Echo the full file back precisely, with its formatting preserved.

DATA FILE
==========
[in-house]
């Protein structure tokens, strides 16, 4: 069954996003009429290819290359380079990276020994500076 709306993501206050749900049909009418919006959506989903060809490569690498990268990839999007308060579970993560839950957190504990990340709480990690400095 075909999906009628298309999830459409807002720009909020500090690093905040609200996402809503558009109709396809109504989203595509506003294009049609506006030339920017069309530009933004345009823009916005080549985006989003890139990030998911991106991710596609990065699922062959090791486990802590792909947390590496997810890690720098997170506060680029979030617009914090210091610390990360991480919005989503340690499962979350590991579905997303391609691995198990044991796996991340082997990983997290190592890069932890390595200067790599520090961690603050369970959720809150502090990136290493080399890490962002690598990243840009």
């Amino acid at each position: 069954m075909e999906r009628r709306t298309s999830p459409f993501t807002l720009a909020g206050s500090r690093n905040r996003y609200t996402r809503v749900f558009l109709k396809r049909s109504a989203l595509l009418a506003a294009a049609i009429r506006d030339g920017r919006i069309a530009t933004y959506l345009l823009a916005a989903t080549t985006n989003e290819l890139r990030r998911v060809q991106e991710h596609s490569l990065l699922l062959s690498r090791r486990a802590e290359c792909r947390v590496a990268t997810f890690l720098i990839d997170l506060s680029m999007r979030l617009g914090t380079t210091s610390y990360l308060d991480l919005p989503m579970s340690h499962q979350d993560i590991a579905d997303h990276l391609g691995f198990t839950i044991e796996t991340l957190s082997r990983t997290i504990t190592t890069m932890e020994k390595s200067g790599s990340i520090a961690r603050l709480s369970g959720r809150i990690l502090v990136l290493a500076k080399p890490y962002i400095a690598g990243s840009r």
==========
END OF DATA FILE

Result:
[in-house]
């Protein structure tokens, strides 16, 4: 069954996003009429290819290359380079990276020994500076 709306993501206050749900049909009418919006959506989903060809490569690498990268990839999007308060579970993560839950957190504990990340709480990690400095 075909999906009628298309999830459409807002720009909020500090690093905040609200996402809503558009109709396809109504989203595509506003294009049609506006030339920017069309530009933004345009823009916005080549985006989003890139990030998911991106991710596609990065699922062959090791486990802590792909947390590496997810890690720098997170506060680029979030617009914090210091610390990360991480919005989503340690499962979350590991579905997303391609691995198990044991796996991340082997990983997290190592890069932890390595200067790599520090961690603050369970959720809150502090990136290493080399890490962002690598990243840009």
């Amino acid at each position: 069954m075909e999906r009628r709306t298309s999830p459409f993501t807002l720009a909020g206050s500090r690093n905040r996003y609200t996402r809503v749900f558009l109709k396809r049909s109504a989203l595509l009418a506003a294009a049609i009429r506006d030339g920017r919006i069309a530009t933004y959506l345009l823009a916005a989903t080549t985006n989003e290819l890139r990030r998911v060809q991106e991710h596609s490569l990065l699922l062959s690498r090791r486990a802590e290359c792909r947390v590496a990268t997810f890690l720098i990839d997170l506060s680029m999007r979030l617009g914090t380079t210091s610390y990360l308060d991480l919005p989503m579970s340690h499962q979350d993560i590991a579905d997303h990276l391609g691995f198990t839950i044991e796996t991340l957190s082997r990983t997290i504990t190592t890069m932890e020994k390595s200067g790599s990340i520090a961690r603050l709480s369970g959720r809150i990690l502090v990136l290493a500076k080399p890490y962002i400095a690598g990243s840009r």